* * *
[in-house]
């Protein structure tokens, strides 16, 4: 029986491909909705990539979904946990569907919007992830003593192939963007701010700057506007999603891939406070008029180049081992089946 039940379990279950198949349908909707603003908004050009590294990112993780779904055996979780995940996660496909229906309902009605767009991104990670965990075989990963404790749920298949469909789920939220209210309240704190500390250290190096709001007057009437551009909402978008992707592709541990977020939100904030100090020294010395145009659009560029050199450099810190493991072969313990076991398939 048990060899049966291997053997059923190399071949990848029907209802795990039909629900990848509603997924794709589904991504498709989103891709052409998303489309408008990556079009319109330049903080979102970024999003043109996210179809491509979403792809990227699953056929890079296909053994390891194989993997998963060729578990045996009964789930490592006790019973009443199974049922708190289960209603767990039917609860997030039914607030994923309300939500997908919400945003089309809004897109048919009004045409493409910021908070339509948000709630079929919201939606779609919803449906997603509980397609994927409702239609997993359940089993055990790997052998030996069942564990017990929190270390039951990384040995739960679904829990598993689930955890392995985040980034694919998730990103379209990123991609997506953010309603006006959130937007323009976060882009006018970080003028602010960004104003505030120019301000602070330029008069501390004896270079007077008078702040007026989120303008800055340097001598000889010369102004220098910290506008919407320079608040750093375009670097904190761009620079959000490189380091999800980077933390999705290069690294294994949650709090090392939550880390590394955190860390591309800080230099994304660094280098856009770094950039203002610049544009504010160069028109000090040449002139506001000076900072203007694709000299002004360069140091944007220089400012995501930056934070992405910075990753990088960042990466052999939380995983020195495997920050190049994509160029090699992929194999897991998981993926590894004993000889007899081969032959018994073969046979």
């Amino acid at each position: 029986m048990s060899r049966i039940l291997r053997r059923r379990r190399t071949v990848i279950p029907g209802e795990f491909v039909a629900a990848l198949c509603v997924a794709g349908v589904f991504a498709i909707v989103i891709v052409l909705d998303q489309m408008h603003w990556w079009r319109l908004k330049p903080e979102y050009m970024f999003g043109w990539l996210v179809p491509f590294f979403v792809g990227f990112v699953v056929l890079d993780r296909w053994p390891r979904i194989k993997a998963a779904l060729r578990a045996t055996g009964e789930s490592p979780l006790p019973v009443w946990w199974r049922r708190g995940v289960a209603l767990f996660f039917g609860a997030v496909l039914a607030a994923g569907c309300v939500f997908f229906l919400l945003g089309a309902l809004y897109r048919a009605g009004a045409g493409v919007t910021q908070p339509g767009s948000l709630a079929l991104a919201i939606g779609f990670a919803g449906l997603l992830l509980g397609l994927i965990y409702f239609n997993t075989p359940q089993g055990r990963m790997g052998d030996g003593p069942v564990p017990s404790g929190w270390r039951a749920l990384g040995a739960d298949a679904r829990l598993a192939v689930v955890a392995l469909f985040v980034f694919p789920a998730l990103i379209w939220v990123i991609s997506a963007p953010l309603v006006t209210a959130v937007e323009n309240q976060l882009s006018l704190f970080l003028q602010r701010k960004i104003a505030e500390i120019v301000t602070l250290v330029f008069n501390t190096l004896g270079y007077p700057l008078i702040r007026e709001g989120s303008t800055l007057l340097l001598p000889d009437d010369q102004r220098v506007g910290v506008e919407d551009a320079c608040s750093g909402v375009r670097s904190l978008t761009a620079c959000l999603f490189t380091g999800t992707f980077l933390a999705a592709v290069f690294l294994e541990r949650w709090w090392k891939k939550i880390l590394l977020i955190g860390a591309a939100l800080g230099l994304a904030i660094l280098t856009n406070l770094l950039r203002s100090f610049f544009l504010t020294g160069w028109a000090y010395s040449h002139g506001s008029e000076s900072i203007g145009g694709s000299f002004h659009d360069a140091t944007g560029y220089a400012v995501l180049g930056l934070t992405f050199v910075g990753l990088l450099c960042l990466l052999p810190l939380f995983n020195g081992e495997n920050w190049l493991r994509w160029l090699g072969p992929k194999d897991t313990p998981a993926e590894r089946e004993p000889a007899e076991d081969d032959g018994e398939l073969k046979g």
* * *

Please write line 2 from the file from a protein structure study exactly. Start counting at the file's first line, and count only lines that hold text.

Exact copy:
């Protein structure tokens, strides 16, 4: 029986491909909705990539979904946990569907919007992830003593192939963007701010700057506007999603891939406070008029180049081992089946 039940379990279950198949349908909707603003908004050009590294990112993780779904055996979780995940996660496909229906309902009605767009991104990670965990075989990963404790749920298949469909789920939220209210309240704190500390250290190096709001007057009437551009909402978008992707592709541990977020939100904030100090020294010395145009659009560029050199450099810190493991072969313990076991398939 048990060899049966291997053997059923190399071949990848029907209802795990039909629900990848509603997924794709589904991504498709989103891709052409998303489309408008990556079009319109330049903080979102970024999003043109996210179809491509979403792809990227699953056929890079296909053994390891194989993997998963060729578990045996009964789930490592006790019973009443199974049922708190289960209603767990039917609860997030039914607030994923309300939500997908919400945003089309809004897109048919009004045409493409910021908070339509948000709630079929919201939606779609919803449906997603509980397609994927409702239609997993359940089993055990790997052998030996069942564990017990929190270390039951990384040995739960679904829990598993689930955890392995985040980034694919998730990103379209990123991609997506953010309603006006959130937007323009976060882009006018970080003028602010960004104003505030120019301000602070330029008069501390004896270079007077008078702040007026989120303008800055340097001598000889010369102004220098910290506008919407320079608040750093375009670097904190761009620079959000490189380091999800980077933390999705290069690294294994949650709090090392939550880390590394955190860390591309800080230099994304660094280098856009770094950039203002610049544009504010160069028109000090040449002139506001000076900072203007694709000299002004360069140091944007220089400012995501930056934070992405910075990753990088960042990466052999939380995983020195495997920050190049994509160029090699992929194999897991998981993926590894004993000889007899081969032959018994073969046979």